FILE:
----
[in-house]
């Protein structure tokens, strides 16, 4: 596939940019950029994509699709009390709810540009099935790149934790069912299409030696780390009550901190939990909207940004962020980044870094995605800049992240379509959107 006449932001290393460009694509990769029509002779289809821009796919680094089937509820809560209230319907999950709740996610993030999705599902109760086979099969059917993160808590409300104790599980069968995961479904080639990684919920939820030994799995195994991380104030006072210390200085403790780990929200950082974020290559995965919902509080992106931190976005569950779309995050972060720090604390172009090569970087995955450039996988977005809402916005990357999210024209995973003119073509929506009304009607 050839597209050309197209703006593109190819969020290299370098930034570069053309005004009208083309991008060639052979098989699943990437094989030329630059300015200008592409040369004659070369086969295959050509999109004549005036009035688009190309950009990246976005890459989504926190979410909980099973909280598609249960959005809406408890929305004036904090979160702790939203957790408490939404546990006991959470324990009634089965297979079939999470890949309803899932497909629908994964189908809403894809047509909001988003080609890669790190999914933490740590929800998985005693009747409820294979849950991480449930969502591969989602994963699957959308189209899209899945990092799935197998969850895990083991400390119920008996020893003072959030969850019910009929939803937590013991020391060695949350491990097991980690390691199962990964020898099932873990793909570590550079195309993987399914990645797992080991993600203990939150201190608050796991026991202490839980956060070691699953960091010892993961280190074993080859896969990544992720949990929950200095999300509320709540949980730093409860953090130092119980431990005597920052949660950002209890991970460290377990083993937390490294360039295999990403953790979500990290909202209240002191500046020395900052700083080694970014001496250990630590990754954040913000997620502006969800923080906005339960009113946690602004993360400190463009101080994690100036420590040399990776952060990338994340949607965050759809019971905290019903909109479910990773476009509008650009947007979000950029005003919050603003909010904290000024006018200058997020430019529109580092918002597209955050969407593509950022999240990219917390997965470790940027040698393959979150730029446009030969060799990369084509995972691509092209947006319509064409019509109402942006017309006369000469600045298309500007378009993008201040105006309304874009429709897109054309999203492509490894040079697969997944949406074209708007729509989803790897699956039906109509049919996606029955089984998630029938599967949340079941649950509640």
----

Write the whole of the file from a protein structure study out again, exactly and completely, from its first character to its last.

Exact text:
[in-house]
């Protein structure tokens, strides 16, 4: 596939940019950029994509699709009390709810540009099935790149934790069912299409030696780390009550901190939990909207940004962020980044870094995605800049992240379509959107 006449932001290393460009694509990769029509002779289809821009796919680094089937509820809560209230319907999950709740996610993030999705599902109760086979099969059917993160808590409300104790599980069968995961479904080639990684919920939820030994799995195994991380104030006072210390200085403790780990929200950082974020290559995965919902509080992106931190976005569950779309995050972060720090604390172009090569970087995955450039996988977005809402916005990357999210024209995973003119073509929506009304009607 050839597209050309197209703006593109190819969020290299370098930034570069053309005004009208083309991008060639052979098989699943990437094989030329630059300015200008592409040369004659070369086969295959050509999109004549005036009035688009190309950009990246976005890459989504926190979410909980099973909280598609249960959005809406408890929305004036904090979160702790939203957790408490939404546990006991959470324990009634089965297979079939999470890949309803899932497909629908994964189908809403894809047509909001988003080609890669790190999914933490740590929800998985005693009747409820294979849950991480449930969502591969989602994963699957959308189209899209899945990092799935197998969850895990083991400390119920008996020893003072959030969850019910009929939803937590013991020391060695949350491990097991980690390691199962990964020898099932873990793909570590550079195309993987399914990645797992080991993600203990939150201190608050796991026991202490839980956060070691699953960091010892993961280190074993080859896969990544992720949990929950200095999300509320709540949980730093409860953090130092119980431990005597920052949660950002209890991970460290377990083993937390490294360039295999990403953790979500990290909202209240002191500046020395900052700083080694970014001496250990630590990754954040913000997620502006969800923080906005339960009113946690602004993360400190463009101080994690100036420590040399990776952060990338994340949607965050759809019971905290019903909109479910990773476009509008650009947007979000950029005003919050603003909010904290000024006018200058997020430019529109580092918002597209955050969407593509950022999240990219917390997965470790940027040698393959979150730029446009030969060799990369084509995972691509092209947006319509064409019509109402942006017309006369000469600045298309500007378009993008201040105006309304874009429709897109054309999203492509490894040079697969997944949406074209708007729509989803790897699956039906109509049919996606029955089984998630029938599967949340079941649950509640």